The country also needs more robust congressional oversight into every nook and cranny of government, and a vigorous ethics system which enforces the basic rule that every member act in such a manner as to reflect credit on the institution. A Congress seriously interested in effectiveness would pursue procedural fixes to reduce the excessive partisanship that too often paralyzes Capitol Hill.
These “process” solutions only skirt a deeper problem, though. Our Founders envisioned Congress as a co-equal branch of government, with the elevated standing both to critique and to form a partnership with the executive in making this nation strong and effective. Congress needs to live up to that constitutional role.
The noted historian Arthur Schlesinger Jr. once wrote that at heart, politics is about “the search for remedy” — finding a way to fix the problems that beset us. None of our challenges — not the debt ceiling, not the economy, not our entanglements overseas or our growing inequalities back home – are insurmountable. But they do require politics at its best: an honest effort to find remedies that are fair and lasting.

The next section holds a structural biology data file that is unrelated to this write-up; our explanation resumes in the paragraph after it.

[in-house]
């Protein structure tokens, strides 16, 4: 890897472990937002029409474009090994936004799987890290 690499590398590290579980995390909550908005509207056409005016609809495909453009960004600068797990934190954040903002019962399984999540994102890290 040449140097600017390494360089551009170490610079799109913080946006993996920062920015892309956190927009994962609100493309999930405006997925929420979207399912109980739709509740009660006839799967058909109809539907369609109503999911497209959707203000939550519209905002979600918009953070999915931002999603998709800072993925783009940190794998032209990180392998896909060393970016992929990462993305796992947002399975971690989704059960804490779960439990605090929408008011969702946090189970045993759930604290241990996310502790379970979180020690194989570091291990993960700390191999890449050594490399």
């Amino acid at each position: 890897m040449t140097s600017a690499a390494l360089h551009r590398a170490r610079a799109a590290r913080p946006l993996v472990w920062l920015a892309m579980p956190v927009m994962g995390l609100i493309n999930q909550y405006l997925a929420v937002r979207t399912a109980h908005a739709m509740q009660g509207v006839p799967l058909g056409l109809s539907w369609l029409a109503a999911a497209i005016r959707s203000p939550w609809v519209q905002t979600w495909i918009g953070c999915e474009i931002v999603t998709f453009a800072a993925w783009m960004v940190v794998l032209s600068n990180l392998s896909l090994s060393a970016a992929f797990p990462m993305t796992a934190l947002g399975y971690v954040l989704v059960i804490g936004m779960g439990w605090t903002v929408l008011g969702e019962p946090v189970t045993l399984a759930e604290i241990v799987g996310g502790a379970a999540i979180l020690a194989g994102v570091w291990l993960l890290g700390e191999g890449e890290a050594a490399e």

This requires reconciling the manifold needs and interests of an extraordinarily diverse people. Despite all that unites us, we are also divided by differences in philosophy, background, and community. Congress is where those differences come together, which is often why debate there is — and should be — long and contentious. But diversity only explains conflict; it’s not an excuse for failing to overcome it. We need more members who reflect the diversity of this great and varied country yet work to bring it together, not tear it asunder.
Congress can live up to the faith our Constitution and our democracy place in it; but we, as Americans, have to insist that the people we elect to it make this a priority. Congress has to want to change, and we as voters have a major role to play in helping to bring that about.
Lee Hamilton is Director of the Center on Congress at Indiana University. He was a member of the U.S. House of Representatives for 34 years.